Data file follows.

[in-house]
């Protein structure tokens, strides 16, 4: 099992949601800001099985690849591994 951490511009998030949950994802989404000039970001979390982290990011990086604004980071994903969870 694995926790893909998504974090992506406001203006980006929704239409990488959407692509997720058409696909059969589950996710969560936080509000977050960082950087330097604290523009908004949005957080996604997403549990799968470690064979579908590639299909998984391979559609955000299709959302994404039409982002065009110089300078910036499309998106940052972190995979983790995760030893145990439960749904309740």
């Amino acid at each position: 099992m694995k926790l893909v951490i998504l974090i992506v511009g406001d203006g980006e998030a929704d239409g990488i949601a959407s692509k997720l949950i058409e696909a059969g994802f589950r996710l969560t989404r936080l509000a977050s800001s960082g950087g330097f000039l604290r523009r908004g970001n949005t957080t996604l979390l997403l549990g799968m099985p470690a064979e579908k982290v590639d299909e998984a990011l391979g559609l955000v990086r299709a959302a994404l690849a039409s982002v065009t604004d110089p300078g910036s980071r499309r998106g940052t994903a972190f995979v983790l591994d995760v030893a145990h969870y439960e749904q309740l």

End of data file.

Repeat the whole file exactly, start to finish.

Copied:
[in-house]
């Protein structure tokens, strides 16, 4: 099992949601800001099985690849591994 951490511009998030949950994802989404000039970001979390982290990011990086604004980071994903969870 694995926790893909998504974090992506406001203006980006929704239409990488959407692509997720058409696909059969589950996710969560936080509000977050960082950087330097604290523009908004949005957080996604997403549990799968470690064979579908590639299909998984391979559609955000299709959302994404039409982002065009110089300078910036499309998106940052972190995979983790995760030893145990439960749904309740």
């Amino acid at each position: 099992m694995k926790l893909v951490i998504l974090i992506v511009g406001d203006g980006e998030a929704d239409g990488i949601a959407s692509k997720l949950i058409e696909a059969g994802f589950r996710l969560t989404r936080l509000a977050s800001s960082g950087g330097f000039l604290r523009r908004g970001n949005t957080t996604l979390l997403l549990g799968m099985p470690a064979e579908k982290v590639d299909e998984a990011l391979g559609l955000v990086r299709a959302a994404l690849a039409s982002v065009t604004d110089p300078g910036s980071r499309r998106g940052t994903a972190f995979v983790l591994d995760v030893a145990h969870y439960e749904q309740l």